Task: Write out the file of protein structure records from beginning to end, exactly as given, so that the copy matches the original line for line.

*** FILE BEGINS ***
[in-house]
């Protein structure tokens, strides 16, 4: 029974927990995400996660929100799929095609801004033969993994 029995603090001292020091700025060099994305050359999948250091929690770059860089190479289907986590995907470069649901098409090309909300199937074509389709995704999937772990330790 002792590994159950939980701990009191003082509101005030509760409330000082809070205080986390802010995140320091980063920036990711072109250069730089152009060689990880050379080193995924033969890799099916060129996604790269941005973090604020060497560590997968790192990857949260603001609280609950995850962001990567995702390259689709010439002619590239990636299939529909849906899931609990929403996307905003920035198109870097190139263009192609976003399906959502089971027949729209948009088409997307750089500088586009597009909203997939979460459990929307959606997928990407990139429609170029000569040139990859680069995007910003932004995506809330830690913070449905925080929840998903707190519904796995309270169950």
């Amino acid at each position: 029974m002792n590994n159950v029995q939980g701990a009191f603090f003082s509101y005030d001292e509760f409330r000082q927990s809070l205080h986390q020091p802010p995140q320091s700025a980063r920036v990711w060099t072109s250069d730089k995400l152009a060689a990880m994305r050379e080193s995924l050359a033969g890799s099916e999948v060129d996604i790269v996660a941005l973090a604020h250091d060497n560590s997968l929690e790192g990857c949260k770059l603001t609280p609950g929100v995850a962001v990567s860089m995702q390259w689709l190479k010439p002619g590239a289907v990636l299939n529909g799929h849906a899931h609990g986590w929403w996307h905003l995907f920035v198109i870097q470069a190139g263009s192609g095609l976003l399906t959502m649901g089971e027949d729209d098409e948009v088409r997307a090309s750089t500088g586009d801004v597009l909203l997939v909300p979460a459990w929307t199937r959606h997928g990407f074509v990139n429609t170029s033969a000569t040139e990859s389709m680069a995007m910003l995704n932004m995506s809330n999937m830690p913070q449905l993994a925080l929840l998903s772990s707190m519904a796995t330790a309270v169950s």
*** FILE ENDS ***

[in-house]
């Protein structure tokens, strides 16, 4: 029974927990995400996660929100799929095609801004033969993994 029995603090001292020091700025060099994305050359999948250091929690770059860089190479289907986590995907470069649901098409090309909300199937074509389709995704999937772990330790 002792590994159950939980701990009191003082509101005030509760409330000082809070205080986390802010995140320091980063920036990711072109250069730089152009060689990880050379080193995924033969890799099916060129996604790269941005973090604020060497560590997968790192990857949260603001609280609950995850962001990567995702390259689709010439002619590239990636299939529909849906899931609990929403996307905003920035198109870097190139263009192609976003399906959502089971027949729209948009088409997307750089500088586009597009909203997939979460459990929307959606997928990407990139429609170029000569040139990859680069995007910003932004995506809330830690913070449905925080929840998903707190519904796995309270169950």
């Amino acid at each position: 029974m002792n590994n159950v029995q939980g701990a009191f603090f003082s509101y005030d001292e509760f409330r000082q927990s809070l205080h986390q020091p802010p995140q320091s700025a980063r920036v990711w060099t072109s250069d730089k995400l152009a060689a990880m994305r050379e080193s995924l050359a033969g890799s099916e999948v060129d996604i790269v996660a941005l973090a604020h250091d060497n560590s997968l929690e790192g990857c949260k770059l603001t609280p609950g929100v995850a962001v990567s860089m995702q390259w689709l190479k010439p002619g590239a289907v990636l299939n529909g799929h849906a899931h609990g986590w929403w996307h905003l995907f920035v198109i870097q470069a190139g263009s192609g095609l976003l399906t959502m649901g089971e027949d729209d098409e948009v088409r997307a090309s750089t500088g586009d801004v597009l909203l997939v909300p979460a459990w929307t199937r959606h997928g990407f074509v990139n429609t170029s033969a000569t040139e990859s389709m680069a995007m910003l995704n932004m995506s809330n999937m830690p913070q449905l993994a925080l929840l998903s772990s707190m519904a796995t330790a309270v169950s």